Interesting. Interesting. What about amber lights or things that don’t carry the blue and green waves I’ve heard about.
Well, that’s much better. Obviously I use the potential of pink or red sunglasses. Any kind of blue blockers, amber will do it, because on a physiological level, blue and green light keeps you awake. And pink or red blocks blue and green and it allows an enzyme called N-acetyltransferase to take your serotonin and turn it into melatonin.
When you block the enzyme and it never gets to come up because you’ve got blue spectrum light all over, your serotonin gets higher and higher, and you get kind of wackier and more depressed and you never make melatonin.
Interesting story – while I have you, I’d love to share with you just briefly and get your insight on. I have a group of friends that live in Lapland, Northern Finland where it’s basically dark for 6 months out of the year, and then it’s very light out for six months out of the year. There’s also high rates of depression and suicide in that area. But these particular friends said that when they were students and they had more leeway, they didn’t have the imposed structure of a 9-5 lifestyle, that it became very natural for them to sleep about 10 to 12 hours in the winter and wake up and feel great. And in the summer they would sleep sometimes as little as 5 or 6 and wake up and feel great. And that seemed to be all they needed. So that seems to coordinate kind of with how animals hibernate. Am I correct?
Yeah. Adaptation is possible at any latitude on the globe. Adaptation is possible with food supply. The problem is the same. You know Hans Selye said that without making that adaptive move to the next level, that’s where pathology actually lies.
So you don’t get sick unless things never change. And when you understand that you must keep changing to stay alive, the idea of staving off death is a problem because the only way to stay alive is to die. Because it’s a change that’s necessary. Does that make sense?
It does. I think the further we resist these natural rhythms and impose our own structure on it, it sounds like the worse off we are.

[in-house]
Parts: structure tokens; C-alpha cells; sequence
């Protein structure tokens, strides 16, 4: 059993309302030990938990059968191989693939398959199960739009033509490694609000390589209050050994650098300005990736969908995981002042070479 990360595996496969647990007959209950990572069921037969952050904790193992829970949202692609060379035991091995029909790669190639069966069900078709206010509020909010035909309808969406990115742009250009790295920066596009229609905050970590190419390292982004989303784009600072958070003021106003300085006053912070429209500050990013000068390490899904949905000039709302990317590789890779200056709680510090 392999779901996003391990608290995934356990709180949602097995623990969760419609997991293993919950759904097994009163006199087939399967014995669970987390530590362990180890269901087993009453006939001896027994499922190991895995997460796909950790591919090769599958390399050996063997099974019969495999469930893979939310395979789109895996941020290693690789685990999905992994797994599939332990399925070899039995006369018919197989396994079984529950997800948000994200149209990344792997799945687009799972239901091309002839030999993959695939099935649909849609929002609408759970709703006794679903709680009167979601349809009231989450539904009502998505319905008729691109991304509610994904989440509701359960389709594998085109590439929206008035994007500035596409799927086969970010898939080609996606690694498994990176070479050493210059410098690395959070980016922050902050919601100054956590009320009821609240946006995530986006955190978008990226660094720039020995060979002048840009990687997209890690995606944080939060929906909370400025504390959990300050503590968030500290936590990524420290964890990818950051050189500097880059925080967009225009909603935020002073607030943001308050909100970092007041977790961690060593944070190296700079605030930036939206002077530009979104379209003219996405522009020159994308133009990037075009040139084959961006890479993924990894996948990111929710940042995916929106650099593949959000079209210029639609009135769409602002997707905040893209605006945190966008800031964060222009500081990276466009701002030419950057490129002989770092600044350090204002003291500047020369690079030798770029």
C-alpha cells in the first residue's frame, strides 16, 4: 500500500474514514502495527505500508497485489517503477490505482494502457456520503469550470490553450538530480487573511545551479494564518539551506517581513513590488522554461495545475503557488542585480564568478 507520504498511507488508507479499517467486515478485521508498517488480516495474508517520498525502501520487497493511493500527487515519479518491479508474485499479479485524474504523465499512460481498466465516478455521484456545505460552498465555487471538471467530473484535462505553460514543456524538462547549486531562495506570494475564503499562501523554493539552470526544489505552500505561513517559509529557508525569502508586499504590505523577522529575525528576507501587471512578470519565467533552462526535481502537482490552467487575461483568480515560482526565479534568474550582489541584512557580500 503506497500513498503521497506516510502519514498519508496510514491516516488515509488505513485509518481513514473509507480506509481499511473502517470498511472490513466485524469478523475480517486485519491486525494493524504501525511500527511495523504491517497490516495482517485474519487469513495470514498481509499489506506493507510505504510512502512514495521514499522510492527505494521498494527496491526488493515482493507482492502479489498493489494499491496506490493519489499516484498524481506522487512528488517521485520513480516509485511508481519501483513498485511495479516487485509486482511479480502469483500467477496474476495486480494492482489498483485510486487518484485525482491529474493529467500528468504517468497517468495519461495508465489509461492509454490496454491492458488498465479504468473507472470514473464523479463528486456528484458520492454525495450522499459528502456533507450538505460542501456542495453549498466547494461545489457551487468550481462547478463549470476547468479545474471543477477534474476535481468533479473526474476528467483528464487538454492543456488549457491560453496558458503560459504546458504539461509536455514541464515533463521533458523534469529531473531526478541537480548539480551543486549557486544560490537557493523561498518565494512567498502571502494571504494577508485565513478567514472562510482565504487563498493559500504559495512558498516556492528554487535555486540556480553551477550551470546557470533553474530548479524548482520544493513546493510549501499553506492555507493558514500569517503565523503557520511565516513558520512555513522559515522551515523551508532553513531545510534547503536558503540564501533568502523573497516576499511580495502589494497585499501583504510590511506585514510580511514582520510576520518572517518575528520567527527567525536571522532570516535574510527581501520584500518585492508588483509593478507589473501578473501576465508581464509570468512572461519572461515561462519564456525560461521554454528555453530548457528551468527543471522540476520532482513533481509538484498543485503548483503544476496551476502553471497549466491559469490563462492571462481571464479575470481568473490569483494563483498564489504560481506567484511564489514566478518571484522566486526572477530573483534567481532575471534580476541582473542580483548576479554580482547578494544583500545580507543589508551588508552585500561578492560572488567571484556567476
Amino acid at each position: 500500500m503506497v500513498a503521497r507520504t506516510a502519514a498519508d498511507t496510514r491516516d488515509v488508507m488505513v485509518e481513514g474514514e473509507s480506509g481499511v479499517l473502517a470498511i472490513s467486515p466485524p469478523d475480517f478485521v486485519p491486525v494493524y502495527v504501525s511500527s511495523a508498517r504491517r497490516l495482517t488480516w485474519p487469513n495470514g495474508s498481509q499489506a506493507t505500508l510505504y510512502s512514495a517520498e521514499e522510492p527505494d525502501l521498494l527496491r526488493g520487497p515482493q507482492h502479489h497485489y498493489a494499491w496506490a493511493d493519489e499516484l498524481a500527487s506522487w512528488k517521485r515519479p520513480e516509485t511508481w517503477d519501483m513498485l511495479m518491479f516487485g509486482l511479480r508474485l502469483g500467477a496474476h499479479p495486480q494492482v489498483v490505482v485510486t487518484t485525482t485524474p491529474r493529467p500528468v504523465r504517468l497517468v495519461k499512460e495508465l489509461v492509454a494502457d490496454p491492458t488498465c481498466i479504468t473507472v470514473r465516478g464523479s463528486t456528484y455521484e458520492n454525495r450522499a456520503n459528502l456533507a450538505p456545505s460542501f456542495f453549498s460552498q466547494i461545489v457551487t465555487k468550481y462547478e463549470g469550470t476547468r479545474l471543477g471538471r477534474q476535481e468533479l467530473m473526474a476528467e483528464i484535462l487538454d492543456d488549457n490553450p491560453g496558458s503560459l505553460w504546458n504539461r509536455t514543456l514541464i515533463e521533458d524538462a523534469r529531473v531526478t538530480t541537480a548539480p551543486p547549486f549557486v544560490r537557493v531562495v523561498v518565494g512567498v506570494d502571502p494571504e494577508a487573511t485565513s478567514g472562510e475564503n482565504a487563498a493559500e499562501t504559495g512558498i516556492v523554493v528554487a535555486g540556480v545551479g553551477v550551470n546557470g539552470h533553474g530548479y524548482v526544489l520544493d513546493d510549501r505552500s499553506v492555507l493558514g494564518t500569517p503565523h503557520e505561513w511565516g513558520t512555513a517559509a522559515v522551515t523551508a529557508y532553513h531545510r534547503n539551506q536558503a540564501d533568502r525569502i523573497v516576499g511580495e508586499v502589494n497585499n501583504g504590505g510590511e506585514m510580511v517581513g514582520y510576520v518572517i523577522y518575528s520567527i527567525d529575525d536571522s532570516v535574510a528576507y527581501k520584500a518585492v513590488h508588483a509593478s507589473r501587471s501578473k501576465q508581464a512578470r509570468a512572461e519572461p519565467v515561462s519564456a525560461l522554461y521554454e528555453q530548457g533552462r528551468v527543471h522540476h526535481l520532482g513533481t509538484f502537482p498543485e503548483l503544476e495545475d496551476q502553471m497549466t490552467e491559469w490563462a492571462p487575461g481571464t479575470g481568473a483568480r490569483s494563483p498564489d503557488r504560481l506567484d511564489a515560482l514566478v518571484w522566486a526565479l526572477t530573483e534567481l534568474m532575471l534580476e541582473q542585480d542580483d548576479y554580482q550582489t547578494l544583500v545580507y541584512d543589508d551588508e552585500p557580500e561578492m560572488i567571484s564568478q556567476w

Well, our structure is one of economics, and it’s one of…what’s the right word? The herd mentality. How do you get the most people to do the same thing all the time? And that’s the most productive. So it started with the industrial revolution. Not just the discover of electricity with Tesla and Edison, but quite literally, work schedules; having lights on at night at the factory to chug 24 hours a day.
So we’re back to, again, money.
So it seems like on a societal level we’re really up against something big that would require a ground up kind of movement. As a final thought, you kind of touched on these already in addressing some of the solutions and some of the actions that we as individuals can take to help ourselves out. What would you recommend to the doctors that are going to be listening? What kinds of tips can they provide their patients with and what can they do to help support them follow through on these types of tips to restore their natural biorhythms and get back to good health?
Well, you’ve got to remember that a doctor have patients that, again, run it from night workers, shift worker, to aging human beings who just need some hormones and can’t sleep. You can’t sleep once your estrogen and testosterone are gone and progesterone for that matter.
So the people who can’t sleep, you can give them bio identical hormone replacement, and if you give it to them in a rhythm so we’re reporting the environment accurately, that’s my stuff, the why we protocol. You can change their lives significantly by helping them sleep. Of course the tips to leave your lights off all night, don’t watch TV till 2 o’clock in the morning; those are kind of obvious, but maybe they bear repeating.